Oilpalm (telpam) name of the edible oil-producing tree Elaeis guineensis of the family Elaeocarpaceae. The original home of oilpalm is West Africa. But it is now grown in several countries of South East Asia and America. Palm oil is the worlds most widely consumed edible oil. Historical records show that palm oil was traded as a food commodity as early as 5000 years ago. Shipment of palm oil to Europe was first mentioned in 1588, about 300 years before oilpalm in the form of ornamental plants was brought to Malaysia through the botanical gardens in Indonesia.
The Oilpalm tree resembles to the date palm tree, particularly the leaves of the two trees look similar. It also has spines, but these are of different type from the date palm ones. The stem is wide and the tree may attain a length of 7-8 meters. Fruits are reddish or orange in colour, but may often assume black or whitish. The shape and size of its fruits are like beetle nuts, each bunch having many fruits. The fruits contain pulp similar to that of the coconut.
Oilpalm cultivation started in Bangladesh from 1979 through the import of seedlings from Nigeria and Malaysia. The Department of Forest initiated its cultivation, initially raising nurseries, and subsequently planting seedlings. The first batch of oilpalm seeds was brought from Malaysia in 1978 and the seedlings were raised in polybags at the Botanical Garden, Dhaka. Six months old seedlings were supplied to Chittagong, Cox's Bazar and Sylhet Forest Divisions for planting in 1979. By 1981 about 784 acres of land, including 279 acres in Chittagong, 325 acres in Cox's Bazar, and 180 acres in Sylhet were brought under oilpalm plantations. The total plantation area is now over one thousand acres.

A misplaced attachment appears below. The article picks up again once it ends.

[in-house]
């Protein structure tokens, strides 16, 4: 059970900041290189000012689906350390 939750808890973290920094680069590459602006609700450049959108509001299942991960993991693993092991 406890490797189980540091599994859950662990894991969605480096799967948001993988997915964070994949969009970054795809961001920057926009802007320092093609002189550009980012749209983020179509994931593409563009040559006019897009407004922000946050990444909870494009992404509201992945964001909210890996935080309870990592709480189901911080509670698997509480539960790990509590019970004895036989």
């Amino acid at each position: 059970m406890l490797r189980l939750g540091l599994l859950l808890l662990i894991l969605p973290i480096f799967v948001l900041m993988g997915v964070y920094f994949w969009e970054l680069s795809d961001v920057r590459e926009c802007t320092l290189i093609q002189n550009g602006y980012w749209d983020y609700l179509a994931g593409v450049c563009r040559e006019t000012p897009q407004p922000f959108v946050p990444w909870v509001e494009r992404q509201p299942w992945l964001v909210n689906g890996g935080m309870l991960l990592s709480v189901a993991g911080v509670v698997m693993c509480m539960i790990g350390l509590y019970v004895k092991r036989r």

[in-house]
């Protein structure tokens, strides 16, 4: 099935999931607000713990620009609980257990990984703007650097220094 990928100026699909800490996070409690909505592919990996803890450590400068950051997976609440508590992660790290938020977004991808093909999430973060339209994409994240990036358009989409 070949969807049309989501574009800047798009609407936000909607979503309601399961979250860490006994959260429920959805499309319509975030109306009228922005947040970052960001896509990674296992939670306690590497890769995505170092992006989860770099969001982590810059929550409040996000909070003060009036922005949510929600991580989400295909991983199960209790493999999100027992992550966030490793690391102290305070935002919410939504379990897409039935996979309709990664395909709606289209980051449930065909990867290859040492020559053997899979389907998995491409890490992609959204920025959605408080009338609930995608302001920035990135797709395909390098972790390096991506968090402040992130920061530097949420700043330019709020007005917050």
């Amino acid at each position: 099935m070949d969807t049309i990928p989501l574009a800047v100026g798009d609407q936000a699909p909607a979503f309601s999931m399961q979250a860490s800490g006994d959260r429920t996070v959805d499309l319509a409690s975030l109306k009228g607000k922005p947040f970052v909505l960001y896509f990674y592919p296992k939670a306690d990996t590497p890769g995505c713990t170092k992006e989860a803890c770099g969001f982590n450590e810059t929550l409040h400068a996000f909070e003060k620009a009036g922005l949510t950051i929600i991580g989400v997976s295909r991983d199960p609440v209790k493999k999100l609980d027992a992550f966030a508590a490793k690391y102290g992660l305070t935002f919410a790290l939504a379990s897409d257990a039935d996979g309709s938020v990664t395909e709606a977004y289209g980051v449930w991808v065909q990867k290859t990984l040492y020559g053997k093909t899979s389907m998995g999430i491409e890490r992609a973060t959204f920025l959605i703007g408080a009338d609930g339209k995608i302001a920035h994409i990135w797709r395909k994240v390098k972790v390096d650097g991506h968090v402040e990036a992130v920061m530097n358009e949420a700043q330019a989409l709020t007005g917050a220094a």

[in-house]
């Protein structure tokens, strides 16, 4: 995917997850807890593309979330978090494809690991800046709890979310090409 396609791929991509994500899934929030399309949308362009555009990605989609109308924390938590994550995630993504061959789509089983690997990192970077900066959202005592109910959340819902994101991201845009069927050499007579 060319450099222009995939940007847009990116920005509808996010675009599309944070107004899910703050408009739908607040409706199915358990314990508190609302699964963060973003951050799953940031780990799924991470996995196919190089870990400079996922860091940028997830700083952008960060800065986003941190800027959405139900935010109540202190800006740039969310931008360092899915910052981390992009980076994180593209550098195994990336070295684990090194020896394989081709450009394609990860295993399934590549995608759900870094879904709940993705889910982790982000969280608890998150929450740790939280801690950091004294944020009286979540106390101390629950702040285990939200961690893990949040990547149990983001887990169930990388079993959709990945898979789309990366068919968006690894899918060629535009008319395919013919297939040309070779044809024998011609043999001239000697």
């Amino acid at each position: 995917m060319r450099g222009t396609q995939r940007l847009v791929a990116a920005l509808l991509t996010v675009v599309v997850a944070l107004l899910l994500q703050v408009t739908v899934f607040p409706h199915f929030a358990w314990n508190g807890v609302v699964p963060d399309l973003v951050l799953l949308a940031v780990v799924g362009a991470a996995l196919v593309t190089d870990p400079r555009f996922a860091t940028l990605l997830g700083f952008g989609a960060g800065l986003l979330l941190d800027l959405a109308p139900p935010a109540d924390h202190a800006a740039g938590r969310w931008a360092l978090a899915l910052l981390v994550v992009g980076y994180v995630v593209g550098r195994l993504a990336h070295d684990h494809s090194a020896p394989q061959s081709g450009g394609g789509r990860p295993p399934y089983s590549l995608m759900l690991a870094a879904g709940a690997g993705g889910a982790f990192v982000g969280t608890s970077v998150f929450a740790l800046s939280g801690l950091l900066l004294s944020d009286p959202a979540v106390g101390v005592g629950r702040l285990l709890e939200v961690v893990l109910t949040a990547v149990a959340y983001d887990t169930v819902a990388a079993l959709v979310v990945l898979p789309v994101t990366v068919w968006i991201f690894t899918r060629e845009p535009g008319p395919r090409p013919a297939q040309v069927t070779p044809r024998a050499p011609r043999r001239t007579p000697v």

Oilpalm trees start producing fruits for oil at the age of three years after field planting and give the maximum yield at the age of 9-10. The area needs to be replanted after every 25 years. For better growth, 12-24 months old seedlings are planted in the field at a distance of 9m x 9m.
Insects, wild animals, and some diseases affect the growth and cultivation of oilpalm in Bangladesh. Considerable damage of plantations of Cox's Bazar Division by elephants is frequently reported. Large-scale damage by porcupines, wild bore, and rats has also been reported from all the plantation areas.
Palm oil is derived from the mesocarp of the fruit of the oilpalm species E. guineensis. Malaysia is now the largest producer and exporter of palm oil in the world followed by Indonesia. In Malaysia the most commonly cultivated fruit form is the high yielding hybrid of Dura Pisifera known as Tenera. Palm oil is unique not only among edible oils, but also among all natural plant foods, for it is the richest natural source of -carotene. Being deficit in edible oil production, Bangladesh imports a considerable quantity of crude palm oil, palm oil, or palm kernel, mostly from Malaysia. Statistics show that import of this commodity is increasing over the years. During the first three months of the year 2000, about 250 m tons of palm oil was imported, showing about 15% increase over the quantity imported during the same period in the previous year.
Uses Palm oil is by far the most versatile oil in terms of the range of its application. It is used as a cooking and frying oil, for shortenings, as a component of pickles and curries, for preparing vegetable ghee, or dalda, margarines and spreads; and as a substitute of butter. In Bangladesh it is widely used as baking fat in confectioneries in preparing biscuits, cakes, pastries and other products. Palm oil is rich in Vitamin E, which gives it natural stability against oxidative deterioration. This ensures longer shelf life for palm oil based products. [SM Humayun Kabir]